Haiti shares the island of Hispaniola with the Dominican Republic. The word Haiti means “land of the high mountains.” Haiti relies heavily on agriculture, mainly subsistence farming. It has been heavily influenced by Spain, France and the United States but they finally won their independence in 1804 from the French and became the first free black republic in the world.
Natural disasters, such as the 7.0 magnitude earthquake in 2010 and Hurricane Matthew in 2016, frequently afflict the nation of Haiti. The economy and infrastructure have been severely affected, and much rehabilitation and long-term development are necessary. The unemployment rate in Haiti, the poorest country in the Western Hemisphere, is currently estimated to be at 13.4%, although underemployment is much higher. Poverty is pervasive with 60% of the population living on less than $2.41 a day. Limited business and employment opportunities force many to scramble through traffic every day to sell anything they can - mangoes, water, phone cards, used clothing, etc. It is no surprise, therefore, that most families cannot afford to send their children to school or eat more than one hot meal a day as they struggle to pay their living expenses.
WCF sponsors teams to run intensive English camps, computer camps, and vocational skills camps (i.e. sewing and construction) and conducts business seminars on topics such as Ethics, Business Plan Development, Marketing, Budgeting, and many other relevant topics. These development projects are aimed at empowering individuals with skills that will enable them to work and support themselves and their families.
As part of our longer term goals, WCF sponsors education fees for children and youth and is in the planning stages of establishing a Life Center in Haiti with our partners to offer these programs on a more continuous and permanent basis.
Please view a recent video report on our projects: https://www.youtube.com/watch?v=QmkBMLC2ORo&feature=youtu.be
Lack of access to education is a key obstacle to economic development in Haiti. The government has been unable to provide adequate public primary or secondary schools. 80% of primary schools are privately owned (World Bank 2015) and require tuition fees. Due to the widespread unemployment and underemployment as well as the majority of the people earning below the poverty line, most families cannot afford to send their children to school. The average Haitian 25 years or older has less than 5 years of schooling. Overall, 50% of children do not attend school (World Bank 2013). Attendance in secondary school is only 36% (UNICEF 2012). Very few Haitians receive higher education, which severely limits their ability to succeed in the labor force. Haiti only has 22 officially recognized higher education institutions (UniRank 2018).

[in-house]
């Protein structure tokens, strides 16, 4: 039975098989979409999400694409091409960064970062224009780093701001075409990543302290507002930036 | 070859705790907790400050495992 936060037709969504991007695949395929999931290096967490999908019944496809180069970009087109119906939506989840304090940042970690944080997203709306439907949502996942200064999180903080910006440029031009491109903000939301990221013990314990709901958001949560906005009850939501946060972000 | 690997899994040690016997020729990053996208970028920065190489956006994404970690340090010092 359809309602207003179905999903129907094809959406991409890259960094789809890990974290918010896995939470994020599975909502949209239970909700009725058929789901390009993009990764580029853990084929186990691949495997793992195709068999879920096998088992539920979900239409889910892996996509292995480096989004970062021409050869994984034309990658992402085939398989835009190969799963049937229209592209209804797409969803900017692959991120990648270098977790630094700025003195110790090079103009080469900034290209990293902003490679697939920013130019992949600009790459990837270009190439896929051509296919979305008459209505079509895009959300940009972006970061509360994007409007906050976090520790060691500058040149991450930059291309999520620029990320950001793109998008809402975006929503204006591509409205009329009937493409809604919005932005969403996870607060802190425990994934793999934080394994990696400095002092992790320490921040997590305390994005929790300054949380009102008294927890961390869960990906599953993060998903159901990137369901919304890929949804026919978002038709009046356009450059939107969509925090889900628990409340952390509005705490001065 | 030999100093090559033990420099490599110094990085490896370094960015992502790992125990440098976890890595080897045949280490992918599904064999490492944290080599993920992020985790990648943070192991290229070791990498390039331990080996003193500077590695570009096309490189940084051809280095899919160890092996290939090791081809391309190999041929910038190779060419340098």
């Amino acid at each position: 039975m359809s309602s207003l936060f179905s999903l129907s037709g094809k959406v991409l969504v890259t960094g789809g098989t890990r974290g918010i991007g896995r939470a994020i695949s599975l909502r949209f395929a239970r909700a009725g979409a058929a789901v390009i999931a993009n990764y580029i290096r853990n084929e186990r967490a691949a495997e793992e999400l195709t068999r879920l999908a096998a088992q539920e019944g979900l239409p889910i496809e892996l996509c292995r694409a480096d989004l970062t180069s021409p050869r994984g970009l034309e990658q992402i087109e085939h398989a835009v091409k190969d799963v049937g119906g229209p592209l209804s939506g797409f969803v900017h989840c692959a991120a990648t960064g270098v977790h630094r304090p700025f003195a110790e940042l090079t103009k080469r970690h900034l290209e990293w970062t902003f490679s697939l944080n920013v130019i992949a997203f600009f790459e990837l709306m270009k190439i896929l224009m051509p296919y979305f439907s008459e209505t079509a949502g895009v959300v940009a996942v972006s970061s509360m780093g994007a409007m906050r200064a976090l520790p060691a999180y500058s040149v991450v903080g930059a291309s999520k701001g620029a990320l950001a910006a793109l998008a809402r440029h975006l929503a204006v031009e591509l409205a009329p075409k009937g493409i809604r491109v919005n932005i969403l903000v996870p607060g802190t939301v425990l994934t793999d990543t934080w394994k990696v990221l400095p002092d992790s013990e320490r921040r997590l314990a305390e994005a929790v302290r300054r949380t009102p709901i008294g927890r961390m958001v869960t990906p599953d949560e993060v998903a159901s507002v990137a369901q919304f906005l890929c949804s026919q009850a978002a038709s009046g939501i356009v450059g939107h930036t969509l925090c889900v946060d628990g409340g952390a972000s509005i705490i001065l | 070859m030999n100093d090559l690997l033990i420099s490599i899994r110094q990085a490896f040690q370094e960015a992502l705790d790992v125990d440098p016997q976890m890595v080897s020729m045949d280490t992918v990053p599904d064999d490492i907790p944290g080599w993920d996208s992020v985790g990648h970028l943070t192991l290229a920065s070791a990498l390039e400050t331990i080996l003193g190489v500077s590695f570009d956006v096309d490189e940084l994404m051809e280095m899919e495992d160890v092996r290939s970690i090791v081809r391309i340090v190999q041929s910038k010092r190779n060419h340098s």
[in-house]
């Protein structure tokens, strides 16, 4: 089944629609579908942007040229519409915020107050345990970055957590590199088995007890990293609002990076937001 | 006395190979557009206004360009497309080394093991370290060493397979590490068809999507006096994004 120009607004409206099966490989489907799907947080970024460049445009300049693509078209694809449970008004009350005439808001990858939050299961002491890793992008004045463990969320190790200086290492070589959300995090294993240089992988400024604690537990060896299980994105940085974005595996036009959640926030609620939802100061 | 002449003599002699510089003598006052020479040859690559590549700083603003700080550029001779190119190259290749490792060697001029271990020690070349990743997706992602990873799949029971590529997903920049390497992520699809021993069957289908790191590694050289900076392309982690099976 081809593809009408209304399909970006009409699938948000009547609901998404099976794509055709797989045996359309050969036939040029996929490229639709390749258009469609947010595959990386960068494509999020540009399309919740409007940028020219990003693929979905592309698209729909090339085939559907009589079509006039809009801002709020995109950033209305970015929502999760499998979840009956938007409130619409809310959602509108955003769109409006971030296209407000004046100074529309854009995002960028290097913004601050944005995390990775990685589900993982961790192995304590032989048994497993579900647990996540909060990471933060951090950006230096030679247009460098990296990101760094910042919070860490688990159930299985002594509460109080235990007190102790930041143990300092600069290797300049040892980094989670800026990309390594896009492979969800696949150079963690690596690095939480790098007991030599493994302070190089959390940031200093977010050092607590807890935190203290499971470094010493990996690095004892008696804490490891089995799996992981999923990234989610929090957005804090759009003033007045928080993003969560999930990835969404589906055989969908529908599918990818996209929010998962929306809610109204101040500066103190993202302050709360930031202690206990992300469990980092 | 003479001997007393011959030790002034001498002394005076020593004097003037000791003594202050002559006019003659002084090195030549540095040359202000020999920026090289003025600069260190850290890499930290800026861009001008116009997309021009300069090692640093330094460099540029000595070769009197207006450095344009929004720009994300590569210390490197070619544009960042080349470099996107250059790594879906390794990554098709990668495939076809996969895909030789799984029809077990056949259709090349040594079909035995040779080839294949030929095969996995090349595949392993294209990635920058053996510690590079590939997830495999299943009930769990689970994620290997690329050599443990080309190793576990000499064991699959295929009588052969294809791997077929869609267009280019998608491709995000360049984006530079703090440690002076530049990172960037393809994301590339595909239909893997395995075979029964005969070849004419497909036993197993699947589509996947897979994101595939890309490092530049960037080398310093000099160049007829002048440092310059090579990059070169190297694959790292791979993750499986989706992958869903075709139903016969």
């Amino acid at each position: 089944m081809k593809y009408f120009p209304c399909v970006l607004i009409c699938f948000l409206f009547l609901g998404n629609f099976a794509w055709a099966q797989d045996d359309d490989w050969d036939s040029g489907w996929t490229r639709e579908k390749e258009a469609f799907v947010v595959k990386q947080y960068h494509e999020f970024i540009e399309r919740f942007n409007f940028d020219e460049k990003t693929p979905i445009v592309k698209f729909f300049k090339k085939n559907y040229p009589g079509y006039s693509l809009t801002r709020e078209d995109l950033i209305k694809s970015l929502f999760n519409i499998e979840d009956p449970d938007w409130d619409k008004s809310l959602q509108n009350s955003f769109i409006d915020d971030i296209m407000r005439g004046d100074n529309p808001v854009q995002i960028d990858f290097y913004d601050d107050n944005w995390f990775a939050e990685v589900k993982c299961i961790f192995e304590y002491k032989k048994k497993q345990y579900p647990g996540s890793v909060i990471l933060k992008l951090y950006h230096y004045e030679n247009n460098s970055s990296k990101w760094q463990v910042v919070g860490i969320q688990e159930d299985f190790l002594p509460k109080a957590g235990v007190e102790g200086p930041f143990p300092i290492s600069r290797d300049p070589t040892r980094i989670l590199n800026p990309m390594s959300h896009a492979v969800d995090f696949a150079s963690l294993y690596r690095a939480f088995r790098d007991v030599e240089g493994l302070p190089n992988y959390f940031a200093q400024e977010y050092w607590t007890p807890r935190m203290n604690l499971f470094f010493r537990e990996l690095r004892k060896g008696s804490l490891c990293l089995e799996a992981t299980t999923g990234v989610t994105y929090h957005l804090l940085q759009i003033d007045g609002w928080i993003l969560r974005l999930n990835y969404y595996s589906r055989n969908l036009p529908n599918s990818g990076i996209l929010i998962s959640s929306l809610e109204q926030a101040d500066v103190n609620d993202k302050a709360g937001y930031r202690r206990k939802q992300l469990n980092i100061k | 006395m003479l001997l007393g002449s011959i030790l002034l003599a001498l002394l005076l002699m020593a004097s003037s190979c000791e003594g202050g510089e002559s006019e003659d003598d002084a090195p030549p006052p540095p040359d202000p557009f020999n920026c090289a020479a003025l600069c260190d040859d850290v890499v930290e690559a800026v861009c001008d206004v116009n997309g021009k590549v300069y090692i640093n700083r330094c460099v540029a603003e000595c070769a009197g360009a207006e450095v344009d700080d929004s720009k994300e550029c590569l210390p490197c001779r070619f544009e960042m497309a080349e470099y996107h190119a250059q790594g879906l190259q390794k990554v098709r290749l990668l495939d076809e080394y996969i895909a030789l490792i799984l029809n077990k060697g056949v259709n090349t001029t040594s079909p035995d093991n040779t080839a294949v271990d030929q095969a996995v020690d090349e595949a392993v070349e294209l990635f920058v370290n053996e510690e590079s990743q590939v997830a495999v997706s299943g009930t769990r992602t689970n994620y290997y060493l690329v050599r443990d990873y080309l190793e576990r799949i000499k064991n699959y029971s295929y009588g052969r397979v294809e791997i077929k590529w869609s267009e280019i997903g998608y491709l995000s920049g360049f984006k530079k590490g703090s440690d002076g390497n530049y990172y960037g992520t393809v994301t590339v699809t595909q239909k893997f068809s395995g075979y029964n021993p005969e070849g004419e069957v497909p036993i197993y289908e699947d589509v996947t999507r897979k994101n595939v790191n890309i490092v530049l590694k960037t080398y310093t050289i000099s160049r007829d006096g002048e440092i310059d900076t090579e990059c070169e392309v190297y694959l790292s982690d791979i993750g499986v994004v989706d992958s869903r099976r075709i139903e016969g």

Through our Education Sponsorship program, our English, computer, and vocational skills camps and business training, WCF aims to equip youth and young adults with the necessary knowledge and skills needed for today's increasingly globalized world.
WCF has been involved in Haiti since its inception in 2007. WCF began by primarily sponsoring medical clinics as well as funding community projects with our partners in Port-au-Prince and Jacmel. Over time, WCF began supporting existing food and nutrition programs in those two locations. The combined food programs feed approximately 250 children five times a week, all year long.
The number of Haitians facing food insecurity has more than doubled in the past year due to the continuing natural disasters that continue to plague the country such as the 2016 Hurricane Matthew. More than a third of the country is being put into greater poverty and hunger. WCF is sponsoring a food and nutrition program for needy children in two partner locations in Port-au-Prince and Jacmel. WCF has in the past sponsored medical clinics, earthquake disaster relief, and business development projects with our partners.
WCF is in the process of launching the Haiti Life Center, a permanent community center designed to provide job skills to members of disadvantaged communities in partnership with our partner Caribbean Grace Tabernacle (CGT), founded and led by Haitian national Elsie Lherisson in Port-Au-Prince since 1996.
English has become the universal language for the Internet and business in general. Proficiency in English is now highly valued and in much demand in Haiti, a French and Creole speaking nation situated very near English-speaking America, Canada and other English speaking Caribbean countries.
Many employers in Haiti are now asking for English proficiency as a job requirement. For example, the tourism sector is growing with several new hotels in Port-au-Prince and an increase in international travelers by nearly 20% in the last couple of years. Other businesses must interact with English language based businesses around the world.
WCF aims to empower young people, particularly those in difficult life circumstances, with English skills essential for their success in the labor force.
Other technical training that will be added to the Life Center will include Business English and Computer skills.